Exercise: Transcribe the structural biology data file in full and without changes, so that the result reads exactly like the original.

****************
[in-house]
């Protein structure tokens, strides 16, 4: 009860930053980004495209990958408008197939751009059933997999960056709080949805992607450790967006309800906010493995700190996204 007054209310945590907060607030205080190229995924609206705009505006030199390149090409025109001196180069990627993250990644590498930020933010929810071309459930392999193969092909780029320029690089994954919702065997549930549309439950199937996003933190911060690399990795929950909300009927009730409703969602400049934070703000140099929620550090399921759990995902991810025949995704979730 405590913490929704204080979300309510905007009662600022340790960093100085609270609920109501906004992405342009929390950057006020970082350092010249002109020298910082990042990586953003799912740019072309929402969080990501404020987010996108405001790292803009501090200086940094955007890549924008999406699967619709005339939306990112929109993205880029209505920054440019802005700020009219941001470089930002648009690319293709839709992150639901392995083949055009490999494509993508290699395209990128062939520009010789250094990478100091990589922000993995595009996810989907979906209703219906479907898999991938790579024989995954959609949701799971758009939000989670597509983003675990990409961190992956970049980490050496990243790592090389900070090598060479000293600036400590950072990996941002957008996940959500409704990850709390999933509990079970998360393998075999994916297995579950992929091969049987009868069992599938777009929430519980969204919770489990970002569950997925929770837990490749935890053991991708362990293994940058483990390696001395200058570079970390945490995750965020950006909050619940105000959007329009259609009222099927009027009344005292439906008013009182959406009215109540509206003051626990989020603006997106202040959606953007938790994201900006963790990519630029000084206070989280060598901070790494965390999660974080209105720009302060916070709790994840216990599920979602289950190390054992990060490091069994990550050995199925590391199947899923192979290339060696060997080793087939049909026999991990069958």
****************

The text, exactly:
[in-house]
């Protein structure tokens, strides 16, 4: 009860930053980004495209990958408008197939751009059933997999960056709080949805992607450790967006309800906010493995700190996204 007054209310945590907060607030205080190229995924609206705009505006030199390149090409025109001196180069990627993250990644590498930020933010929810071309459930392999193969092909780029320029690089994954919702065997549930549309439950199937996003933190911060690399990795929950909300009927009730409703969602400049934070703000140099929620550090399921759990995902991810025949995704979730 405590913490929704204080979300309510905007009662600022340790960093100085609270609920109501906004992405342009929390950057006020970082350092010249002109020298910082990042990586953003799912740019072309929402969080990501404020987010996108405001790292803009501090200086940094955007890549924008999406699967619709005339939306990112929109993205880029209505920054440019802005700020009219941001470089930002648009690319293709839709992150639901392995083949055009490999494509993508290699395209990128062939520009010789250094990478100091990589922000993995595009996810989907979906209703219906479907898999991938790579024989995954959609949701799971758009939000989670597509983003675990990409961190992956970049980490050496990243790592090389900070090598060479000293600036400590950072990996941002957008996940959500409704990850709390999933509990079970998360393998075999994916297995579950992929091969049987009868069992599938777009929430519980969204919770489990970002569950997925929770837990490749935890053991991708362990293994940058483990390696001395200058570079970390945490995750965020950006909050619940105000959007329009259609009222099927009027009344005292439906008013009182959406009215109540509206003051626990989020603006997106202040959606953007938790994201900006963790990519630029000084206070989280060598901070790494965390999660974080209105720009302060916070709790994840216990599920979602289950190390054992990060490091069994990550050995199925590391199947899923192979290339060696060997080793087939049909026999991990069958």